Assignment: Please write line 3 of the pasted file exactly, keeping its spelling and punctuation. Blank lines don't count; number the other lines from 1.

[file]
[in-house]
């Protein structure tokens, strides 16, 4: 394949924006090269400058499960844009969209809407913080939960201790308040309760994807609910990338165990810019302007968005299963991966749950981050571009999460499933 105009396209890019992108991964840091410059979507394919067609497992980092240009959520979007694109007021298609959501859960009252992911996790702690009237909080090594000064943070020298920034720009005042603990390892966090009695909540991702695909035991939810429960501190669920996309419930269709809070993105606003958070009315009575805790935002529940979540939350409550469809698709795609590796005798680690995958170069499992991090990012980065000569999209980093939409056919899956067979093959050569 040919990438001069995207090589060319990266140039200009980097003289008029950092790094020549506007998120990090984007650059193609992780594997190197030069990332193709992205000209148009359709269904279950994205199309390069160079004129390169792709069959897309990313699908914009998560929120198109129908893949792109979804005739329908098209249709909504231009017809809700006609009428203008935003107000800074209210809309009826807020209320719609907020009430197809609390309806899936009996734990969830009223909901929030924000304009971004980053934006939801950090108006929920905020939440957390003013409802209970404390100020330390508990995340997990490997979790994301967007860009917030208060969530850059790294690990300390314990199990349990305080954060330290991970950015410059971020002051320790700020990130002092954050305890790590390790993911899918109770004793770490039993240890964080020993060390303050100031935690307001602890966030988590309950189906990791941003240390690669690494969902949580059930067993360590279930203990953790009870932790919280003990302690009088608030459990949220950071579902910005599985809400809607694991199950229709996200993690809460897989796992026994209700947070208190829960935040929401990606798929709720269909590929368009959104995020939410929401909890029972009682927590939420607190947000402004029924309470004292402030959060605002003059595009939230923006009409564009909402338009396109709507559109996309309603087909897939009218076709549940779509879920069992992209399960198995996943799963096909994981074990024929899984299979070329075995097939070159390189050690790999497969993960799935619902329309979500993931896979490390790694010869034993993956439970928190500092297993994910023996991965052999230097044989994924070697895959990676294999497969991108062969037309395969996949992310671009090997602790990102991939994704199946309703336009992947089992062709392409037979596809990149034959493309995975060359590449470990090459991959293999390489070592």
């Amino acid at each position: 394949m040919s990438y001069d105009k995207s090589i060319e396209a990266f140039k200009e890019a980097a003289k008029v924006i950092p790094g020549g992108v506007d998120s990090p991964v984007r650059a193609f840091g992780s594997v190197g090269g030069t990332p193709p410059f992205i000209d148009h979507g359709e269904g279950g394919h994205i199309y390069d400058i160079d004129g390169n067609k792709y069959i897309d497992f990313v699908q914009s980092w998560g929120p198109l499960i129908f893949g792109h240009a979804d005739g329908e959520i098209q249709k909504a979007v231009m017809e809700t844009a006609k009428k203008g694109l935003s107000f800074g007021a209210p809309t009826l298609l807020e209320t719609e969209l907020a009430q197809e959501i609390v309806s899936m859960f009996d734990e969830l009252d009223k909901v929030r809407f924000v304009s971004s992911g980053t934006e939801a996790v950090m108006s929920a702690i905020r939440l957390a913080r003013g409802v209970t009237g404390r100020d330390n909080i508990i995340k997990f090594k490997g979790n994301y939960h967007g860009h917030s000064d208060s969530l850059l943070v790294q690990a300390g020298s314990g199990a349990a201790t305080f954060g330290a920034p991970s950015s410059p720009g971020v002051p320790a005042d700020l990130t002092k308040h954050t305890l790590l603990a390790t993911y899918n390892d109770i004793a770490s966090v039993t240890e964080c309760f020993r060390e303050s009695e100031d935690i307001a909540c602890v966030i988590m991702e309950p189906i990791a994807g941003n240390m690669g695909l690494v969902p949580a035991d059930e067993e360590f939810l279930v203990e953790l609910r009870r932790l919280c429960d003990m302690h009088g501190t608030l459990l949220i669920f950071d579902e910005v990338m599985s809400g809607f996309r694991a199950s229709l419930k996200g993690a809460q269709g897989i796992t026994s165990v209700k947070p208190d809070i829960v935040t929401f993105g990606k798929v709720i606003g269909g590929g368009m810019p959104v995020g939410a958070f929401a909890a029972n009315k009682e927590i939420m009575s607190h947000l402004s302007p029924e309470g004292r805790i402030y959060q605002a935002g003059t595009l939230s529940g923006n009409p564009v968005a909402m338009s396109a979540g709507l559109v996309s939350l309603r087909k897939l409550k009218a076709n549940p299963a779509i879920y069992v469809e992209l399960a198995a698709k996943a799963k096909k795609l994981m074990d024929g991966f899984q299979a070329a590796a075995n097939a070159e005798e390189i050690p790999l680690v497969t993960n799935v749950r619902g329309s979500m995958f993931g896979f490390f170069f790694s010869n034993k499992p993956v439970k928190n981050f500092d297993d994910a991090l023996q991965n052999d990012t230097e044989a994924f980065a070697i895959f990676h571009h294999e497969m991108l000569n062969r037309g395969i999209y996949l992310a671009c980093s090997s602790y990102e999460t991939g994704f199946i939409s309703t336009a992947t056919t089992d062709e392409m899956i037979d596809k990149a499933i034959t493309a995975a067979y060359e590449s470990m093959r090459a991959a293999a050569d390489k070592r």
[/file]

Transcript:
């Amino acid at each position: 394949m040919s990438y001069d105009k995207s090589i060319e396209a990266f140039k200009e890019a980097a003289k008029v924006i950092p790094g020549g992108v506007d998120s990090p991964v984007r650059a193609f840091g992780s594997v190197g090269g030069t990332p193709p410059f992205i000209d148009h979507g359709e269904g279950g394919h994205i199309y390069d400058i160079d004129g390169n067609k792709y069959i897309d497992f990313v699908q914009s980092w998560g929120p198109l499960i129908f893949g792109h240009a979804d005739g329908e959520i098209q249709k909504a979007v231009m017809e809700t844009a006609k009428k203008g694109l935003s107000f800074g007021a209210p809309t009826l298609l807020e209320t719609e969209l907020a009430q197809e959501i609390v309806s899936m859960f009996d734990e969830l009252d009223k909901v929030r809407f924000v304009s971004s992911g980053t934006e939801a996790v950090m108006s929920a702690i905020r939440l957390a913080r003013g409802v209970t009237g404390r100020d330390n909080i508990i995340k997990f090594k490997g979790n994301y939960h967007g860009h917030s000064d208060s969530l850059l943070v790294q690990a300390g020298s314990g199990a349990a201790t305080f954060g330290a920034p991970s950015s410059p720009g971020v002051p320790a005042d700020l990130t002092k308040h954050t305890l790590l603990a390790t993911y899918n390892d109770i004793a770490s966090v039993t240890e964080c309760f020993r060390e303050s009695e100031d935690i307001a909540c602890v966030i988590m991702e309950p189906i990791a994807g941003n240390m690669g695909l690494v969902p949580a035991d059930e067993e360590f939810l279930v203990e953790l609910r009870r932790l919280c429960d003990m302690h009088g501190t608030l459990l949220i669920f950071d579902e910005v990338m599985s809400g809607f996309r694991a199950s229709l419930k996200g993690a809460q269709g897989i796992t026994s165990v209700k947070p208190d809070i829960v935040t929401f993105g990606k798929v709720i606003g269909g590929g368009m810019p959104v995020g939410a958070f929401a909890a029972n009315k009682e927590i939420m009575s607190h947000l402004s302007p029924e309470g004292r805790i402030y959060q605002a935002g003059t595009l939230s529940g923006n009409p564009v968005a909402m338009s396109a979540g709507l559109v996309s939350l309603r087909k897939l409550k009218a076709n549940p299963a779509i879920y069992v469809e992209l399960a198995a698709k996943a799963k096909k795609l994981m074990d024929g991966f899984q299979a070329a590796a075995n097939a070159e005798e390189i050690p790999l680690v497969t993960n799935v749950r619902g329309s979500m995958f993931g896979f490390f170069f790694s010869n034993k499992p993956v439970k928190n981050f500092d297993d994910a991090l023996q991965n052999d990012t230097e044989a994924f980065a070697i895959f990676h571009h294999e497969m991108l000569n062969r037309g395969i999209y996949l992310a671009c980093s090997s602790y990102e999460t991939g994704f199946i939409s309703t336009a992947t056919t089992d062709e392409m899956i037979d596809k990149a499933i034959t493309a995975a067979y060359e590449s470990m093959r090459a991959a293999a050569d390489k070592r």